The water crisis in Jackson, Mississippi, has brought global attention to an infrastructure problem that has left some 150,000 residents of the state capital with limited access to one of the basic necessities for almost two months.
Until authorities rushed to fix the system, thousands of people had no running water. There was not enough water to fight the fires. Too little water to flush the toilet. After heavy rains and the overflow of the Pearl River, the antiquated system simply failed.
Unfortunately, Jackson is not unique. There were warnings. A Jackson community group has been providing clean water to parts of the city since 2015.
There is also no long-term solution at hand.
We do not wish such misery on any community. Our neighbors to the north have been crying out for help for years.
Jackson Mayor Chokwe Lumumba said deferred maintenance was a major problem, and city officials have asked Mississippi leaders for help in solving the decades-old problem.
Now that the system’s failures are national news, Jackson is attracting a lot of attention — from the Mississippi governor and federal officials, but also from many Louisiana organizations that have joined in donating bottled water and food to affected areas.
We are happy that the Louisianans are helping us. If we’re not careful, however, one or more Louisiana communities could be next.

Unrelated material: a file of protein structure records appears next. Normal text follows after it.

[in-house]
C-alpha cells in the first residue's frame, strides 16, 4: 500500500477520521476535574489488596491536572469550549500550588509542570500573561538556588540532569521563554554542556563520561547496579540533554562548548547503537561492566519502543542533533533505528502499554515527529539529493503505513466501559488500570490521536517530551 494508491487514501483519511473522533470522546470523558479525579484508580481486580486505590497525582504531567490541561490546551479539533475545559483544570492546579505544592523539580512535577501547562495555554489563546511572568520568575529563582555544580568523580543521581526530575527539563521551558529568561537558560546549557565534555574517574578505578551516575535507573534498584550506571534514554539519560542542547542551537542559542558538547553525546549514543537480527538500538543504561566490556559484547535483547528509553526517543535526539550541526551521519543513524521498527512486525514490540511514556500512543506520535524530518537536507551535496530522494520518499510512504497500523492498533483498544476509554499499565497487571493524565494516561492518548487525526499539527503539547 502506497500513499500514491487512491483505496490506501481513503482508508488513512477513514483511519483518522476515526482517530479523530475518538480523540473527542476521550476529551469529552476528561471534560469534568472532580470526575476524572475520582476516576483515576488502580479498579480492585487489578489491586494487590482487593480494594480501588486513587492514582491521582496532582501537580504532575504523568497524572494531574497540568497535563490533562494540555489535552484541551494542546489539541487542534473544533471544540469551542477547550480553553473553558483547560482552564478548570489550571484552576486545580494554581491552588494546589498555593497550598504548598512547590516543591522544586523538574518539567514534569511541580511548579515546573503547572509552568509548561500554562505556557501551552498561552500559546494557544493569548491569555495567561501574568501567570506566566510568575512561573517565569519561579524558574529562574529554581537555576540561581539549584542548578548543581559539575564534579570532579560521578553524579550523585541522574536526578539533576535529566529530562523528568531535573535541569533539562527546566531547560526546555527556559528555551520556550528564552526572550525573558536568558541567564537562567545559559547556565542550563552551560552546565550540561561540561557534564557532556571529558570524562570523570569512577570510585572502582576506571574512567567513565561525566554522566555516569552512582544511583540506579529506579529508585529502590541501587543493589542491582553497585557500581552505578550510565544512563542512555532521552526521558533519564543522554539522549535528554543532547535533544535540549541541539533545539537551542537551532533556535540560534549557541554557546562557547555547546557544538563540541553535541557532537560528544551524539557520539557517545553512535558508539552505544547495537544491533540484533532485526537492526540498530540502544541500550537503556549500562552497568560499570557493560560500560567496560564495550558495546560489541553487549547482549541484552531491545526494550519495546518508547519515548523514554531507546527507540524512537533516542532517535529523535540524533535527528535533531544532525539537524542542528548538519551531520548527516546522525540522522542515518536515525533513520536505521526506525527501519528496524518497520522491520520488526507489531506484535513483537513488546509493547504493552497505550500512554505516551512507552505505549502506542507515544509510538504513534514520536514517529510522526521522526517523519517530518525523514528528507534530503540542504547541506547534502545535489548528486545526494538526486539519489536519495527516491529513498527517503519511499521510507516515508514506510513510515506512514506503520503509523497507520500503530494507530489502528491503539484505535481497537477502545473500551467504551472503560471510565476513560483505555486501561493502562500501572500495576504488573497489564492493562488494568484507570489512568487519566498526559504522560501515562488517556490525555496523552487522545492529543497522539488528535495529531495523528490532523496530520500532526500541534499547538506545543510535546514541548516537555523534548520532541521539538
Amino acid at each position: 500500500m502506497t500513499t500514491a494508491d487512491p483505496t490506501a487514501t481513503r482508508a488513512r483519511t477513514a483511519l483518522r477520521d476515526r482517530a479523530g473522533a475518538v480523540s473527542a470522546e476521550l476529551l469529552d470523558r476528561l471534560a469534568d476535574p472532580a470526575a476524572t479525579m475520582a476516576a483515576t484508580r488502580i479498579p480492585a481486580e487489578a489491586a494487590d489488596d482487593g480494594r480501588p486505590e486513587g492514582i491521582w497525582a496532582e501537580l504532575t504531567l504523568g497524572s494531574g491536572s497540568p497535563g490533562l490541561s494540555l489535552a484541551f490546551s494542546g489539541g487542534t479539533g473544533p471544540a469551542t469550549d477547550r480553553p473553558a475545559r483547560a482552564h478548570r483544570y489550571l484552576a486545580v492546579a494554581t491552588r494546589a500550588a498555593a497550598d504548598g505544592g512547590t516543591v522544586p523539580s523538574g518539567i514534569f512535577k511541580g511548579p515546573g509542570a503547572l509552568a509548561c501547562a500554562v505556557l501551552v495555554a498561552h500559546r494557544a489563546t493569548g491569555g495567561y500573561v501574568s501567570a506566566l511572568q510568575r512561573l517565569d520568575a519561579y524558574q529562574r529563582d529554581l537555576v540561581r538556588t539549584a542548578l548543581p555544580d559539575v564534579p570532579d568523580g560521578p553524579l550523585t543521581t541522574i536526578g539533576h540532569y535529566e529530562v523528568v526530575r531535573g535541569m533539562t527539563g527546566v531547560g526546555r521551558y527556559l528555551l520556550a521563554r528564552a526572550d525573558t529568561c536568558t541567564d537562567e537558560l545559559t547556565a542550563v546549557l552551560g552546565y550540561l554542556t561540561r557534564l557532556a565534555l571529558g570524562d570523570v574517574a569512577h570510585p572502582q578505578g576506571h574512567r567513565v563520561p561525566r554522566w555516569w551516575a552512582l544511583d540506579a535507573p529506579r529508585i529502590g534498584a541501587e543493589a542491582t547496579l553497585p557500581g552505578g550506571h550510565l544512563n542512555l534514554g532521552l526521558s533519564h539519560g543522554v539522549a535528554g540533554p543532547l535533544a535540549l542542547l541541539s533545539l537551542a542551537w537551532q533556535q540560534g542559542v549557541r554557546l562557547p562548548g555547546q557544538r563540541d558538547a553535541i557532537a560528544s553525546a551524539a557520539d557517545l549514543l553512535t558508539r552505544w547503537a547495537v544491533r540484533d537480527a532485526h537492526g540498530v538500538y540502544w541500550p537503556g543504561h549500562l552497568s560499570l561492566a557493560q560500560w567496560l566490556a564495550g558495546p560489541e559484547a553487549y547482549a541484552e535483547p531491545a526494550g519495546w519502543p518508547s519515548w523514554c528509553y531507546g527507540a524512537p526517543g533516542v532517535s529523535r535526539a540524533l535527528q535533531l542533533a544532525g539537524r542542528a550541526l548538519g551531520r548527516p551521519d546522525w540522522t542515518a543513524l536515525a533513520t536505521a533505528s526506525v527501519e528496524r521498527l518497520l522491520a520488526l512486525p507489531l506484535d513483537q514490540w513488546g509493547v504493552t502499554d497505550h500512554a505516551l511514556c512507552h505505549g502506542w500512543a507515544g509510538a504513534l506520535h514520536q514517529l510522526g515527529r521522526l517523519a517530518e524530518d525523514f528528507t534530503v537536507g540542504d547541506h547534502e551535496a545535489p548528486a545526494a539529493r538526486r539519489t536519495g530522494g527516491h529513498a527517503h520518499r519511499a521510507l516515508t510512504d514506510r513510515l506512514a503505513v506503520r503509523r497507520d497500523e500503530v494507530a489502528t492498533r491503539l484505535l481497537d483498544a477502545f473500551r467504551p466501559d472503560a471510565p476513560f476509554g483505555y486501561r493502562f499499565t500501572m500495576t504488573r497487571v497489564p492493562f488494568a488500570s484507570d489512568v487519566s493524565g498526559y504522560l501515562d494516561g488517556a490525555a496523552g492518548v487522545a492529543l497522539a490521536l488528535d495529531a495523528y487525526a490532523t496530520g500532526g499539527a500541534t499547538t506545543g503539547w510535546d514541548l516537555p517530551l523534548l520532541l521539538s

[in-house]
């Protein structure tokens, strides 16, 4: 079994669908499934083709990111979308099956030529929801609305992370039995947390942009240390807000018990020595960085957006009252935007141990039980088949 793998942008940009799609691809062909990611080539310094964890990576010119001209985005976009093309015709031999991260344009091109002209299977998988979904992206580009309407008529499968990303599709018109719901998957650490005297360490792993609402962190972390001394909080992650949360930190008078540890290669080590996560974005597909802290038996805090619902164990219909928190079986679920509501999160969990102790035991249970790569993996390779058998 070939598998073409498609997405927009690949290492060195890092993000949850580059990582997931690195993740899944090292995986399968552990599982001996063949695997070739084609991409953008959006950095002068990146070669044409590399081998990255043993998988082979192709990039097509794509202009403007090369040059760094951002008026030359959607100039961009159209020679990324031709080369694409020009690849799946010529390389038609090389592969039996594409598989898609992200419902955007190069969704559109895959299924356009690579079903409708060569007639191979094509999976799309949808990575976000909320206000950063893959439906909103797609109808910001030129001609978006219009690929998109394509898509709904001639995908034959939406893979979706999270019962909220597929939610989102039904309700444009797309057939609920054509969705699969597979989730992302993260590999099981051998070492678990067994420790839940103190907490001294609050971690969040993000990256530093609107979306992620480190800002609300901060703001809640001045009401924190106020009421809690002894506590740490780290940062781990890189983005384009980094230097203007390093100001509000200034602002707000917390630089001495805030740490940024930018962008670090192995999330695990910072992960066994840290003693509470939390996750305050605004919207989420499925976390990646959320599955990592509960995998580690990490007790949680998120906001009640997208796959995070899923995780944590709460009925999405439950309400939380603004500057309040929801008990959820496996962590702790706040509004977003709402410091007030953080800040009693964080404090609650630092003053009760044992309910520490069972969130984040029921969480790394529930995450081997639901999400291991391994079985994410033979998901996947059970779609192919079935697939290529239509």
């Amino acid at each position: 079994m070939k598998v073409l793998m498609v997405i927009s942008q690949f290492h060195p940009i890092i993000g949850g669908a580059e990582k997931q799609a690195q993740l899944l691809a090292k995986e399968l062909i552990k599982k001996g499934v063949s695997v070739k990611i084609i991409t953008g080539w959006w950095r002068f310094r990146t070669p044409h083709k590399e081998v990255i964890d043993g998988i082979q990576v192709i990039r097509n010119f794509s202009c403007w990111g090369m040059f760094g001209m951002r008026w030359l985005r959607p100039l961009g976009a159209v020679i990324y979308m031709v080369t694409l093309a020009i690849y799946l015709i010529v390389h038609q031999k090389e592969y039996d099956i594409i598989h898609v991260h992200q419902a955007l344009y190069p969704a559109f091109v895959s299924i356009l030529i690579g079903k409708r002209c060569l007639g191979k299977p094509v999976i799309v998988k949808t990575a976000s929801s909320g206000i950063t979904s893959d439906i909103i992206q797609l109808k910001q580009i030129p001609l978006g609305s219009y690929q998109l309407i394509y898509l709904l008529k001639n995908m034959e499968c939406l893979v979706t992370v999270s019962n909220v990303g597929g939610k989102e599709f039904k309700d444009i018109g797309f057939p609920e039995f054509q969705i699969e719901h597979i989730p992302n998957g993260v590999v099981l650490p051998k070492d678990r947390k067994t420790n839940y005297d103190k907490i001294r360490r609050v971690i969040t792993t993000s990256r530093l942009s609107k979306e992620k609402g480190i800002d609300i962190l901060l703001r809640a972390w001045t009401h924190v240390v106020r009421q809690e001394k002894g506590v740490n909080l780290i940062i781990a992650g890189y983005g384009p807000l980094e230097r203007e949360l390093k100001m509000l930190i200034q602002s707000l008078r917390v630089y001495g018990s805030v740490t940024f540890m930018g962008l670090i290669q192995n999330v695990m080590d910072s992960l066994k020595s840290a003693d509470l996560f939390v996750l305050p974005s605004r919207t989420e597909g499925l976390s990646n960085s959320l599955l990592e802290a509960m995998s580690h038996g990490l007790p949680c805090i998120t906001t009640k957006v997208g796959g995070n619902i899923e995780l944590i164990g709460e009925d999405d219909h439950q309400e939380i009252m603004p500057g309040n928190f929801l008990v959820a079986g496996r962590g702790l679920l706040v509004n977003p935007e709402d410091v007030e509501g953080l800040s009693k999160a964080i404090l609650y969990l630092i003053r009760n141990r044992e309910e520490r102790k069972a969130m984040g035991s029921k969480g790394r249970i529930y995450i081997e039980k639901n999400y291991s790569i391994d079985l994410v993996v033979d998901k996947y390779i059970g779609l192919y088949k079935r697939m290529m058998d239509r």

Our state also has more than a few water treatment systems that are dangerously outdated. A 2017 study by the American Society of Civil Engineers showed that about half of Louisiana’s more than 1,200 water systems were 50 years old or older.
Big cities and small communities are at risk. We’re not talking about the periodic boil water advisories that plague old New Orleans pipes, troublesome as they are. We are talking about total system failure.
It’s not just an urban problem.
Growing areas like St. Tammany Parish face water issues that can get worse as more people move there. immune.
Replacing or upgrading existing parts or entire systems can be prohibitively expensive, a challenge exacerbated in places like Jackson that have seen significant population losses to more prosperous suburbs.
Population loss also affects small communities. In Saint-Joseph, for example, the clientele supporting the system has shrunk so much that the replacement and maintenance of filtration systems, pipes and pumps have been postponed. With fewer people to pay for upgrades, we have dilemmas across the state — and an increasing number of floods and severe storms aren’t helping.
The Louisiana Legislature moved to help in the 2021 session by approving a Department of Health letter-grading system for the state’s 1,200 water systems. This identified specific problems, but little money was then available to help; With new federal funding, Louisiana is now helping water systems fix problems with filtration, towers, pumps and old pipes.
There are far too many water supply systems in need of serious repairs, so new subsidy programs are lagging behind. It would be better to replace the old faulty systems entirely, then budget for updates into the next century.
Today’s grants are too small to be that permanent solution, but while considering how much it would cost, we should also consider the likely costs of continuing to hope for the best.
. Our point view Consider crisis water Jackson as warning for Louisiana nation Our points view